Saturday, March 16, 2019

"Tailgating on the Trail"

Back when working M-F/9-5 gigs, I enjoyed the job and the people enough so that the worst part of the day by far was enduring the "parade of assholes" mostly in the morning commute. Given the rash of random incidents of violent road-rage (and other methed-up sordid escapades) recently occurring in our community, it's best to let these folks run on down the road.

Friday, March 15, 2019

"Dunleavy's Dumpster Fire" + "Mushing with the Mayor"

Every single person I've been talking to has expressed the same disgust, bewilderment and betrayal over this recent decision of the mayor to veto the non-discrimination ordinance. One of the reasons is it really brings home - literally - the abject ugliness of an administrative policy + partisan philosophy that is currently being played out on all levels of government (and indeed, reflective of society at large).

Hence this classic sequence from The Holy Grail perfectly encapsulating the sudden realization amongst many folks how shit rolls downhill all politics is local. As in, it's all fun and games until someone gets hurt... in this case friends, family and neighbors alike, regardless of political affiliation. In fact, it's a positive sign how many people across the spectrum are slowly recognizing the insanity of this style of governance and how it threatens everybody across the board.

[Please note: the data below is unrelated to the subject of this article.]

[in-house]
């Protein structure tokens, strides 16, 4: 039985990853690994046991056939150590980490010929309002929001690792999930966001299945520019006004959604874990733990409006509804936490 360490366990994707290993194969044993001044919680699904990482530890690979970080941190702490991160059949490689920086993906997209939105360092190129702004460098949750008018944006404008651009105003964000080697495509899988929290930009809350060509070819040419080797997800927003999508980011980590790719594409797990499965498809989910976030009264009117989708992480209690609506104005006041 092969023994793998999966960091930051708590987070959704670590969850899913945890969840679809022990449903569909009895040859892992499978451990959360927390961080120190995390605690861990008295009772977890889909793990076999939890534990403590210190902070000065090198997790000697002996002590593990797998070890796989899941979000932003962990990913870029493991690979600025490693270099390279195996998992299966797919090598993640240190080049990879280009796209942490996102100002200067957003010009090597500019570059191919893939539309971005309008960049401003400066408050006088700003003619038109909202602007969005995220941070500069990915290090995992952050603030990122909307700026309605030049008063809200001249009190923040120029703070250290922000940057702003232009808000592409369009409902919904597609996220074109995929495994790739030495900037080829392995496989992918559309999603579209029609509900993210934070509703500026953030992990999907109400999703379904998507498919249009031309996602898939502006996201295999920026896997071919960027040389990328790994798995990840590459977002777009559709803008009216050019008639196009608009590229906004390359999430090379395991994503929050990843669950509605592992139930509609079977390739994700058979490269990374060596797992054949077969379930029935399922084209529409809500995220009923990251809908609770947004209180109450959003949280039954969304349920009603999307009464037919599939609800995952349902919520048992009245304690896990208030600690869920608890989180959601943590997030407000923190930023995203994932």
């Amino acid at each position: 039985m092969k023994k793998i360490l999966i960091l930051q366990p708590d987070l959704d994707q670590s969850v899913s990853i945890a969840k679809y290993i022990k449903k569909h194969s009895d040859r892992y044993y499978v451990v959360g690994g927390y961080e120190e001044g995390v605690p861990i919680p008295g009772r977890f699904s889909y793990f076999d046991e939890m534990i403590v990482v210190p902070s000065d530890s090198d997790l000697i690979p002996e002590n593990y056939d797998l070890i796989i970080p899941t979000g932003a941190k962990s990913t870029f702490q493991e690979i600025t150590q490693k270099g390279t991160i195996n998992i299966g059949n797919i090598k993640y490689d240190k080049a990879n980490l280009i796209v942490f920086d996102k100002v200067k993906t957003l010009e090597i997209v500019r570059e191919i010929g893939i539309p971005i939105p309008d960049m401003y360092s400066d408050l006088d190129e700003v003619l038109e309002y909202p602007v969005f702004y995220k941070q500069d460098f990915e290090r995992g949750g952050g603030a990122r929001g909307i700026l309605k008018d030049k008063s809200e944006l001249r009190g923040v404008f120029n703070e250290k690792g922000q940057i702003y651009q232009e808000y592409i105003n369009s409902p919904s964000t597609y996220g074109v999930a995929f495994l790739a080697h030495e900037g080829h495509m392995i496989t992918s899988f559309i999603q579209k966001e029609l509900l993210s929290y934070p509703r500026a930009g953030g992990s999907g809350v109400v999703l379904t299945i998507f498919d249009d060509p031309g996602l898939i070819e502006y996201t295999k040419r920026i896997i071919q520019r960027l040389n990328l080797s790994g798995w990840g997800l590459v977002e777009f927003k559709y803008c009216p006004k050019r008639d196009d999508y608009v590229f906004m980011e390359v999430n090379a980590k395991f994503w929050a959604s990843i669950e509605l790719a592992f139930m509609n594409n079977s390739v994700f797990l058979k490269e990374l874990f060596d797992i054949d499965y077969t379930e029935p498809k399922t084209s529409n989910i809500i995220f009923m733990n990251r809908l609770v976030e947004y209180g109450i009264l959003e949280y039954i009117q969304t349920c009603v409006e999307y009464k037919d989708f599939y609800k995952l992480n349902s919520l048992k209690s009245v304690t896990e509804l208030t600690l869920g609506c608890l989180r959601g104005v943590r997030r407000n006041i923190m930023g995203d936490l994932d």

Case in point being the hand-in-glove disaster of the governor as he continues to corrupt and cripple Alaska. On account of outrage fatigue I can't keep up with the veritable tsunami of idiocracy and moral malfeasance he and the rest of the Republican party is unleashing upon us all, so I suggest you follow the efforts of Alaska's preeminent journalist Dermot Cole (plus Midnight Sun and also the Alaska Democrats).